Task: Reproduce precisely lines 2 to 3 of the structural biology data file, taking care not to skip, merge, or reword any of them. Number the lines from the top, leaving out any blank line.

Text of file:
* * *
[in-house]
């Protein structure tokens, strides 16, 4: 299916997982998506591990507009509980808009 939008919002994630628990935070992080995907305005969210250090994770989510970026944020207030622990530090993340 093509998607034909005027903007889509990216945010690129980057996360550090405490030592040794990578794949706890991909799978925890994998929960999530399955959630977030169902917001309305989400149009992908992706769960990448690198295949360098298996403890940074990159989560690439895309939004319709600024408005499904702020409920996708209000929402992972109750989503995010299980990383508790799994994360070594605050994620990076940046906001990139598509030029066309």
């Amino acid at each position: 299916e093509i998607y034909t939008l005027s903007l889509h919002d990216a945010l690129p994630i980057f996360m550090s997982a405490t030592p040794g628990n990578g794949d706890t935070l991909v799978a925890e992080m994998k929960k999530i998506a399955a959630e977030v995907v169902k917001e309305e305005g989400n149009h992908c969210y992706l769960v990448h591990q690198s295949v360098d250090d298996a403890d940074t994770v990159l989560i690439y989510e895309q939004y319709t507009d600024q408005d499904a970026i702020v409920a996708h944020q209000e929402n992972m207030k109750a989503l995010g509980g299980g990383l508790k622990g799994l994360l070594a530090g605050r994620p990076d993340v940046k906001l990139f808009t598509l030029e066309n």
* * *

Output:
């Protein structure tokens, strides 16, 4: 299916997982998506591990507009509980808009 939008919002994630628990935070992080995907305005969210250090994770989510970026944020207030622990530090993340 093509998607034909005027903007889509990216945010690129980057996360550090405490030592040794990578794949706890991909799978925890994998929960999530399955959630977030169902917001309305989400149009992908992706769960990448690198295949360098298996403890940074990159989560690439895309939004319709600024408005499904702020409920996708209000929402992972109750989503995010299980990383508790799994994360070594605050994620990076940046906001990139598509030029066309």
């Amino acid at each position: 299916e093509i998607y034909t939008l005027s903007l889509h919002d990216a945010l690129p994630i980057f996360m550090s997982a405490t030592p040794g628990n990578g794949d706890t935070l991909v799978a925890e992080m994998k929960k999530i998506a399955a959630e977030v995907v169902k917001e309305e305005g989400n149009h992908c969210y992706l769960v990448h591990q690198s295949v360098d250090d298996a403890d940074t994770v990159l989560i690439y989510e895309q939004y319709t507009d600024q408005d499904a970026i702020v409920a996708h944020q209000e929402n992972m207030k109750a989503l995010g509980g299980g990383l508790k622990g799994l994360l070594a530090g605050r994620p990076d993340v940046k906001l990139f808009t598509l030029e066309n």